Over the weekend Palmer Report pointed out that, based on Mitt Romney’s usual pattern of doing things, he was likely willing to be the fourth and deciding vote against proceeding with the Supreme Court nomination process – but he was unwilling to be the third vote if there was no fourth vote.
After people like Cory Gardner and Chuck Grassley announced last night that they supported moving forward with the nomination process, Mitt Romney announced today that he supported it as well. This was predictable. After all, there is no fourth vote at this time, and this wasn’t something that Romney wanted to get stuck on the losing side of – particularly when he could keep his powder dry.
Romney is getting roundly shellacked today, and he more than deserves it. He’s the kind of corrupt creep who only occasionally does the right thing, and then only when it happens to benefit him, and even then he expects to be showered with praise for it. But most people are attacking him today for being a coward or not having a spine, and that’s simply not what’s going on here.
There’s a way that politics works. More specifically, there’s a way that Republican politics works. It has nothing to do with whether you can trust them to do the right thing, or whether they have a spine or a conscience. It’s never, ever about those things, because none of those concepts even exist in Republican politics. Instead, there is precisely one governing principle for how Republicans in office vote: how they each selfishly think that vote will impact their careers.
Plenty of observers mistakenly equate this with automatically voting in corrupt fashion every time. But it’s not the same thing at all. When a Republican Senator thinks their career is most benefited by doing the wrong thing, they’ll do it. But in a specific instance where a Republican Senator thinks their career is most benefited by doing what just coincidentally happens to be the right thing, that’s what they’ll do.
We saw it when Mitt Romney voted to convict Donald Trump. Romney did this because he knew that once Trump lost the election, Romney’s vote would be widely looked back upon as having been the right thing to do, and Romney would get credit for it. We also saw it when Murkowski and Collins voted to save Obamacare, simply because they thought it was best for their own career prospects.
We even saw it when John McCain voted to proceed with the vote to kill Obamacare, before ultimately voting to save Obamacare. Those two votes made no sense within the context of each other. But it didn’t matter. If McCain was going to save Obamacare, he wanted to do it on the biggest stage possible, so he made sure the whole thing went to a televised high stakes vote before stepping in at the last minute with his thumbs down. He wanted as much credit as possible for it, and hey, he was doing the right thing anyway, so more power to him. But that’s how politics works.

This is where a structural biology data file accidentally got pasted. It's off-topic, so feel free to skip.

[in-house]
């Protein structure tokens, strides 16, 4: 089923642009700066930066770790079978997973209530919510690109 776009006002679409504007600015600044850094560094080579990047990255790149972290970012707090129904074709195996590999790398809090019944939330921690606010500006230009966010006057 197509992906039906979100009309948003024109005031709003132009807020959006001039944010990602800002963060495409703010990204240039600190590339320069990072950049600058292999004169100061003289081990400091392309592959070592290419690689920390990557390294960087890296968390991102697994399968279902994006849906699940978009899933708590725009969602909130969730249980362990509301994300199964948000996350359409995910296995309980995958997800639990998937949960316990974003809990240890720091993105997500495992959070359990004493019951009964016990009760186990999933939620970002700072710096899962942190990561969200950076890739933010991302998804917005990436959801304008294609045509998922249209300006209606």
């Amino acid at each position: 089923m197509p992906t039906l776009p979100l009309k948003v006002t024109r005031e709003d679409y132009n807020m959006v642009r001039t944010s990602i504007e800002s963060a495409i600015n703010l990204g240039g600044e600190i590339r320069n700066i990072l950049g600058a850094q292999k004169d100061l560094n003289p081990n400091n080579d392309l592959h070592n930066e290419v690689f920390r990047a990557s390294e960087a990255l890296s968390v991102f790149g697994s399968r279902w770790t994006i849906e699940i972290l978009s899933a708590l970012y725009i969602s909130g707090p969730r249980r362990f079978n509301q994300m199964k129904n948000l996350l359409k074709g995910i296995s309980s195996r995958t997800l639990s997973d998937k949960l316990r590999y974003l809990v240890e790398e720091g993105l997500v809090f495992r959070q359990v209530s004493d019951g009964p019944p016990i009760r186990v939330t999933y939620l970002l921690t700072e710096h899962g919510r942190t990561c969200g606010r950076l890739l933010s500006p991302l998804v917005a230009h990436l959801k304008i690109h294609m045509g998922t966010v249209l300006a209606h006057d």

Mitt Romney is surely going into this confirmation process with a keen eye on which way the wind ends up blowing. If the hearings are ugly and it’s clear that the vast majority of Americans want the nomination to fail, and if Romney can convince a twit like Gardner to get on board, don’t be surprised if Romney then decides to take credit for killing the nomination. After all, Romney wants to run for President in 2024, and he’ll do whatever he thinks puts him in the best position to pull off that goal – whether it happens to be the right thing or wrong thing at any given moment.
Mitt Romney is exactly who we’ve known him to be, dating all the way back to his dishonest and tone-deaf 2012 presidential run. He’ll flip flop on anything, depending on which way he thinks public sentiment is leaning, and what he thinks will help his career the most. These kinds of flip flopping panderers never become President, but don’t tell Romney that; let him find out the hard way in 2024.
The events of today don’t mean that we’ve lost the Supreme Court nomination battle. Not at all. That battle is just getting started. The likes of Romney, Gardner, Collins, and Murkowski have merely taken their initial postures before the game begins. You can’t trust any of them to do the right thing or the wrong thing, because they don’t think in those terms; they’re each trying to figure out the most personally advantageous thing. Our job is to keep leaning on these turds and convince them that if they don’t vote our way, we’ll make sure their career ambitions don’t play out the way they’re hoping.
Keep in mind that Susan Collins is badly losing her reelection bid, specifically because she voted to confirm Trump’s last toxically unpopular nominee. Now she’s panicking and trying to figure out whether to go the other way this time around, in a last ditch attempt at saving herself. Gardner is also losing his reelection bid, meaning he’s prone to panic moves. Murkowski seems to gain points in her state of Alaska any time she goes against Trump. And Romney cares far more about setting himself up for 2024 than he does about what’s best for Trump or McConnell.
The bottom line is this. These folks are each going to end up voting in transactional fashion. They’ll do the math about what they think is best for them, and they’ll vote accordingly. Your job is to convince each of them that the best transaction for their own career prospects is to vote against this confirmation. It’s the only thing they care about, and the only thing they’ll listen to. That means it’s the one thing we can use to influence their actions. If we act strategically, instead of just emotionally, we can win this.
Bill Palmer is the publisher of the political news outlet Palmer Report